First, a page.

UK insists Nato bombing over Kosovo justified

LONDON, Mar 16, 2000 -- (Reuters) British Foreign Secretary Robin Cook said on Wednesday that critics of last year's NATO bombing of Yugoslav targets were trying to rewrite history.

Cook, defending NATO's record one year after it unleashed its aerial assault, said he was proud of its action after a wave of massacres and expulsions of ethnic Albanians in Kosovo.

Yugoslav troops in the province carried out appalling humanitarian crimes, Cook said, and Western governments found themselves under huge pressure to respond.

"If we had we not acted, that Serb offensive of the spring would have carried on, would have accumulated daily tolls," he told reporters.

Cook said he was prompted to set out his justifications for NATO's 11-week-long campaign, launched on March 24 last year, "because there is...a rewriting of history in which the Serb offensive starts after the NATO bombing.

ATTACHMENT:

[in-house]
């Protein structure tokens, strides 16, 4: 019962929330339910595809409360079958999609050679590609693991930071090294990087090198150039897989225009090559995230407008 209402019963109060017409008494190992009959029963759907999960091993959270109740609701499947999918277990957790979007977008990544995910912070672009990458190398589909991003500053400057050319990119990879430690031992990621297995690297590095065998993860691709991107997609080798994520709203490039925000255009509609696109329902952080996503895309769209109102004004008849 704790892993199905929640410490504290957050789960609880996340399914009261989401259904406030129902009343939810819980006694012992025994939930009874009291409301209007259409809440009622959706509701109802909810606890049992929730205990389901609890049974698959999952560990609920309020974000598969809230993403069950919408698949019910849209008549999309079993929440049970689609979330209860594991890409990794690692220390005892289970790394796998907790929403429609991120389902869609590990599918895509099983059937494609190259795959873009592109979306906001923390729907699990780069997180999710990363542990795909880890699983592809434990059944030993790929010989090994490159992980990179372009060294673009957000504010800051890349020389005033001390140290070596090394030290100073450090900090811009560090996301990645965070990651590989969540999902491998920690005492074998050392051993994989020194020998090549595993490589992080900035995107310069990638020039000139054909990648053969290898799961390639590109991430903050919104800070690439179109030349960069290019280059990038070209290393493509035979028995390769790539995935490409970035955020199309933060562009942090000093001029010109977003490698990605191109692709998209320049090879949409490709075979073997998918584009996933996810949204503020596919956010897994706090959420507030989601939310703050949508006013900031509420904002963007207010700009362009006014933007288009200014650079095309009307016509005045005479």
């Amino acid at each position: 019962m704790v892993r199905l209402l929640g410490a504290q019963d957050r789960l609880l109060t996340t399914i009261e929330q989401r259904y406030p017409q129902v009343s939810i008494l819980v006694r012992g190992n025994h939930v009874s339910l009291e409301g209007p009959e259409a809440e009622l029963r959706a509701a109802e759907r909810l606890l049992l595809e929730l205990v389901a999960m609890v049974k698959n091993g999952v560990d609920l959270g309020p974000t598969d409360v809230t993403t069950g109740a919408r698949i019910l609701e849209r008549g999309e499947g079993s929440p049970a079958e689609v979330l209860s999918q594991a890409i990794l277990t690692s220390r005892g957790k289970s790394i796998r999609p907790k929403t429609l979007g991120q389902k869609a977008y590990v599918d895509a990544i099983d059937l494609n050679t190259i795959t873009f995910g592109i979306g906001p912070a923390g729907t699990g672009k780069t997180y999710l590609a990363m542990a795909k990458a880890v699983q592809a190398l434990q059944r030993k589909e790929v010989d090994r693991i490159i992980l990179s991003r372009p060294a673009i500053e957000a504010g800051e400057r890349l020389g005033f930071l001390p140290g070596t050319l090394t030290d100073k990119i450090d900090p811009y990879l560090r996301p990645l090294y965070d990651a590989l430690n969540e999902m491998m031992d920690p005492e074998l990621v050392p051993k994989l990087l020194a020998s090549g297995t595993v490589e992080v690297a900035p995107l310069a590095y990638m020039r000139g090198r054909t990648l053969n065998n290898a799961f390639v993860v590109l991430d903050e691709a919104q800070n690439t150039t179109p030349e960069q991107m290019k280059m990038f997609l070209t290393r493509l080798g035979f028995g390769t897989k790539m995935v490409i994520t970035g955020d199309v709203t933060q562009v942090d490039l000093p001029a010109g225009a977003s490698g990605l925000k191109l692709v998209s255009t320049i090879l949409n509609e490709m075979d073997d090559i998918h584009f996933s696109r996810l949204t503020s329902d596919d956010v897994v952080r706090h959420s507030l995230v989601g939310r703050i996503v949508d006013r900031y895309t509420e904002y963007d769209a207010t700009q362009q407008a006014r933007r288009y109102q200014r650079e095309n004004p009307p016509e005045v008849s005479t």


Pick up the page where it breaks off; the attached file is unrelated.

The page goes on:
"Both at the time and now I am absolutely clear that we were right to intervene. We were right to act," he said.

Critics of the NATO campaign have questioned its legality without specific U.N. backing. Others said that by sticking to high-level bombing, NATO failed to halt ethnic cleansing and may have prompted Serbs to accelerate their actions.

European Union states have also come under fire for not giving more aid to help Kosovo rebuild after Serb forces withdrew in June last year.


Cook said Kosovo had seen the fastest and most successful programme of refugee returns in Europe since World War Two, with 800,000 people returning from camps and getting assistance to deal with devastated homes and crops.

Cook said a priority for the international administration in Kosovo was to avoid "cantonisation", pointing to the divided city of Mitrovica where violent clashes broke out on Wednesday.

Mitrovica, an industrial city, has suffered de facto partition since the international community assumed control of the Yugoslav province of Kosovo last June.

Cook said it was important that NATO-led KFOR troops succeeded in opening up Mitrovica so that Kosovar Albanians evicted by Serbs now living in the north of the city were free to return to their old homes.

Original article